Tahina Wursten, a senior science and English major from Tallahassee, Florida, starts her morning by getting her three children ready for the day, then either goes to work or school while her husband watches the kids. When her shift ends or she gets out of class, she switches cars with her husband for her turn with the kids while her husband goes to work.
This is their daily schedule: work, school and taking turns with their kids because they can’t afford a daycare to allow their work and school schedules to line up, Wursten said.
“[An on-campus daycare] would be a great benefit,” Wursten said. “It seems like a step [Dixie State University] should invest in.”
Dixie State University is one of two universities in Utah without a childcare facility, the other being Brigham Young University. While BYU doesn’t have a daycare, the university does provide a resource center that helps parent students find local child care providers.
“Having a daycare service on campus would be a really great tool for our students who have families,” said Lauren DiSalvo, assistant professor of art history. “In terms of retention and supporting [the students] … that’s a place that you can lose a lot of students.”
Wursten said she knew students who submitted a proposal years ago to start a childcare service; it was approved by the administration, but there were no steps taken to move forward. The students then graduated and the plan dissipated.
DiSalvo said she has come across this topic in multiple different committee meetings including the Women’s Resource Center and faculty senate, but it doesn’t seem to go further than a discussion.
Wursten said an on-campus daycare would help prevent stress from last-minute schedule changes, such as exams or other activities scheduled outside of the usual class time.
Wursten said one time she and her husband ended up having a final at the same time on the same day. His family had to travel from Mesquite to watch their kids because they had no other option.
An on-campus daycare could serve as an academic opportunity for other students by doubling as a learning center where students can get hands-on experience, DiSalvo said.
A daycare would also serve an importance to faculty and staff, DiSalvo said. When new faculty are starting, they ask about what daycare system DSU has for their children.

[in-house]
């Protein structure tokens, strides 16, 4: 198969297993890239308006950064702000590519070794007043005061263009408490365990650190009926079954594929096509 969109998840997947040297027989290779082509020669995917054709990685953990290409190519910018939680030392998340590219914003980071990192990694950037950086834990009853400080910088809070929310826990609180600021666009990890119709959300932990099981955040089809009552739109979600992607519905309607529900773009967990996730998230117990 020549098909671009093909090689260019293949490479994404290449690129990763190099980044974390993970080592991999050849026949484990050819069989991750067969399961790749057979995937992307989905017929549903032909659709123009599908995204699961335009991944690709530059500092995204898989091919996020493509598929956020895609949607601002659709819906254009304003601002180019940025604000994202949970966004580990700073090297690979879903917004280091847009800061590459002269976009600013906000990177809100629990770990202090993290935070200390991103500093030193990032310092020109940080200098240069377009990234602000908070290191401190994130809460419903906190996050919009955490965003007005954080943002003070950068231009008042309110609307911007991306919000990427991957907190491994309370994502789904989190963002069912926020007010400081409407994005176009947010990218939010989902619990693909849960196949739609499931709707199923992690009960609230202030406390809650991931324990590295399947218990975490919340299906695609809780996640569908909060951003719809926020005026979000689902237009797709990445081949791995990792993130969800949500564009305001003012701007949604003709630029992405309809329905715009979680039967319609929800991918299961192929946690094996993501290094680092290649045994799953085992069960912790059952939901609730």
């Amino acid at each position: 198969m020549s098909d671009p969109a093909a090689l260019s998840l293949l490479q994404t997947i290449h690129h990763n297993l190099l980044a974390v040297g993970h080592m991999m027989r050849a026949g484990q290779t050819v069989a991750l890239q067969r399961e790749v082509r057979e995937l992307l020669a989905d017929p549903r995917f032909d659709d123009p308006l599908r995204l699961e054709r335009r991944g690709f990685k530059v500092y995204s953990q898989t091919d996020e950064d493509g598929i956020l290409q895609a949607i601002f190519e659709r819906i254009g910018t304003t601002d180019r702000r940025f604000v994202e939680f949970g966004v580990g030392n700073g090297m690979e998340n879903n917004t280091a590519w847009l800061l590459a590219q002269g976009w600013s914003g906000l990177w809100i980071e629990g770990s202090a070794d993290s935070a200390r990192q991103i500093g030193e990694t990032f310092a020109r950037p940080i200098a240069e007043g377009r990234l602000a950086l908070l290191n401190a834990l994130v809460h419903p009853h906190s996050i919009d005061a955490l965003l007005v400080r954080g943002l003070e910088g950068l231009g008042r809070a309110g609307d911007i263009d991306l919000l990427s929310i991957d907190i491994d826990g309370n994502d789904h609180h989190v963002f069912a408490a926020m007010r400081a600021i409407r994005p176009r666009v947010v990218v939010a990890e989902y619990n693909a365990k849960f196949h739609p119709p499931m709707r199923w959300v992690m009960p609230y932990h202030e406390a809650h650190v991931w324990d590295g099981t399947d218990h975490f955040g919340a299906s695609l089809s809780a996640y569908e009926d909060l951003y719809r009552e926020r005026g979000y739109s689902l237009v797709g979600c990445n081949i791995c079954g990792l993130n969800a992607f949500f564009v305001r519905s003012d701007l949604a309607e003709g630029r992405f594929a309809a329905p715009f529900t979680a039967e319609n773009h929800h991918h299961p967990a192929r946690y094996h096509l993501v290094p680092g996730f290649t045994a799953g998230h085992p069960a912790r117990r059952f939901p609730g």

“It seems to me that people struggle to find and get into daycares, especially for infants,” DiSalvo said.
Debbie Cragun, director of the Nontraditional Student Hourly Child Care at WSU campus in Ogden, said: “Having a childcare service really shows our university supports our nontraditional students. It shows that the university understands the needs of students who are parents and they want to give their support.”
Cragun said it is difficult for student-parents to find flexible and affordable childcare. Businesses around the city are expensive and require parents to commit to a full day, while their university childcare is hourly based and works with unexpected schedule changes.
If a student needs to take an exam after the daycare’s usual hours of operation, they will coordinate with the testing center to allow the student to drop their child off while they take the exam.
Nontraditional Student Hourly Child Care, WSU’s daycare that fosters a supportive environment to empower non-traditional students, began during the 1998-1999 academic year. It charges $3.50 per hour, and was funded through a grant from the Department of Education, Cragun said.
Southern Utah University is the most recent school to implement this program. Other universities include the University of Utah, Utah State University, Weber State University, and Utah Valley University.
“I hope if [a daycare] is proposed, the university will see it’s a need and stick with it,” Wursten said.
This is part one of a two-part story! Want to read the second half? Check it out below!